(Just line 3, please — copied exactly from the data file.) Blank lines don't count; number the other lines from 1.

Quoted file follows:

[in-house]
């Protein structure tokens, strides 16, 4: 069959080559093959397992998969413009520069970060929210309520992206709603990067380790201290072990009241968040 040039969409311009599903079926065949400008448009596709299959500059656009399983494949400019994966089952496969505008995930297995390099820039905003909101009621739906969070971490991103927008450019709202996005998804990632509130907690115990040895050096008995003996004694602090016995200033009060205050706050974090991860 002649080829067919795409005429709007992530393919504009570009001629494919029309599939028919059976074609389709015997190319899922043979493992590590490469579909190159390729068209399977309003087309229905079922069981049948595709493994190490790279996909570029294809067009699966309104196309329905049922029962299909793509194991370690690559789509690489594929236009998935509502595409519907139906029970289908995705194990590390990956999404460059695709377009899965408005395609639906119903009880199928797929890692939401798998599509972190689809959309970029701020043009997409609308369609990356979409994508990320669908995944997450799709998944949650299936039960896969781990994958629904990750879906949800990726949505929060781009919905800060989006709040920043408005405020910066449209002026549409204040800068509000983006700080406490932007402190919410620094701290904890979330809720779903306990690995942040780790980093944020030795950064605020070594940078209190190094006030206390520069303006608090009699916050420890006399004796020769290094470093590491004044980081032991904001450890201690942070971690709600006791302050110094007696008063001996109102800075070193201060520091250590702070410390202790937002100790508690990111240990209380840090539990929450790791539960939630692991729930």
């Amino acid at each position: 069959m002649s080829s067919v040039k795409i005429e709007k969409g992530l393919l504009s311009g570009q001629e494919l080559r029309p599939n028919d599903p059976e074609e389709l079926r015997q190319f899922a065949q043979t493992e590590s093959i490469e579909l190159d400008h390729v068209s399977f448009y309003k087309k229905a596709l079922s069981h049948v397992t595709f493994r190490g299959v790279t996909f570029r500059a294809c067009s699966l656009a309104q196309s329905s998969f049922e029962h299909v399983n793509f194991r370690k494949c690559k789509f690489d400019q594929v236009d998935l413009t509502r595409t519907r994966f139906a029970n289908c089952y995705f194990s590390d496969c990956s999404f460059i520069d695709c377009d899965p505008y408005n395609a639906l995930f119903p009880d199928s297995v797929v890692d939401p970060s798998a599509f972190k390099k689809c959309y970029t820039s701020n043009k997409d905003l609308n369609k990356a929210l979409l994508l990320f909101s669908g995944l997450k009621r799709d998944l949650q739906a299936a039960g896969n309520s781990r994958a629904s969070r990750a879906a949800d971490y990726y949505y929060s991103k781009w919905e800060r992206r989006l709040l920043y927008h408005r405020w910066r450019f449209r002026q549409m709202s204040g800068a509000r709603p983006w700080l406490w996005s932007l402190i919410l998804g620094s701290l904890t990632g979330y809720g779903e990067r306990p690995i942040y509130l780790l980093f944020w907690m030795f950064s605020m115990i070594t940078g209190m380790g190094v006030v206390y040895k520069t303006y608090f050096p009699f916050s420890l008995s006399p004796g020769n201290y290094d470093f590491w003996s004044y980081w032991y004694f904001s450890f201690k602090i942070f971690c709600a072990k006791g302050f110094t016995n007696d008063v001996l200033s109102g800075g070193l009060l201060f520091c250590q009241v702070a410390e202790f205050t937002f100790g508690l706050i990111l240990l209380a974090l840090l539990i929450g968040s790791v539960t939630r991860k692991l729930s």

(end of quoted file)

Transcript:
């Amino acid at each position: 069959m002649s080829s067919v040039k795409i005429e709007k969409g992530l393919l504009s311009g570009q001629e494919l080559r029309p599939n028919d599903p059976e074609e389709l079926r015997q190319f899922a065949q043979t493992e590590s093959i490469e579909l190159d400008h390729v068209s399977f448009y309003k087309k229905a596709l079922s069981h049948v397992t595709f493994r190490g299959v790279t996909f570029r500059a294809c067009s699966l656009a309104q196309s329905s998969f049922e029962h299909v399983n793509f194991r370690k494949c690559k789509f690489d400019q594929v236009d998935l413009t509502r595409t519907r994966f139906a029970n289908c089952y995705f194990s590390d496969c990956s999404f460059i520069d695709c377009d899965p505008y408005n395609a639906l995930f119903p009880d199928s297995v797929v890692d939401p970060s798998a599509f972190k390099k689809c959309y970029t820039s701020n043009k997409d905003l609308n369609k990356a929210l979409l994508l990320f909101s669908g995944l997450k009621r799709d998944l949650q739906a299936a039960g896969n309520s781990r994958a629904s969070r990750a879906a949800d971490y990726y949505y929060s991103k781009w919905e800060r992206r989006l709040l920043y927008h408005r405020w910066r450019f449209r002026q549409m709202s204040g800068a509000r709603p983006w700080l406490w996005s932007l402190i919410l998804g620094s701290l904890t990632g979330y809720g779903e990067r306990p690995i942040y509130l780790l980093f944020w907690m030795f950064s605020m115990i070594t940078g209190m380790g190094v006030v206390y040895k520069t303006y608090f050096p009699f916050s420890l008995s006399p004796g020769n201290y290094d470093f590491w003996s004044y980081w032991y004694f904001s450890f201690k602090i942070f971690c709600a072990k006791g302050f110094t016995n007696d008063v001996l200033s109102g800075g070193l009060l201060f520091c250590q009241v702070a410390e202790f205050t937002f100790g508690l706050i990111l240990l209380a974090l840090l539990i929450g968040s790791v539960t939630r991860k692991l729930s």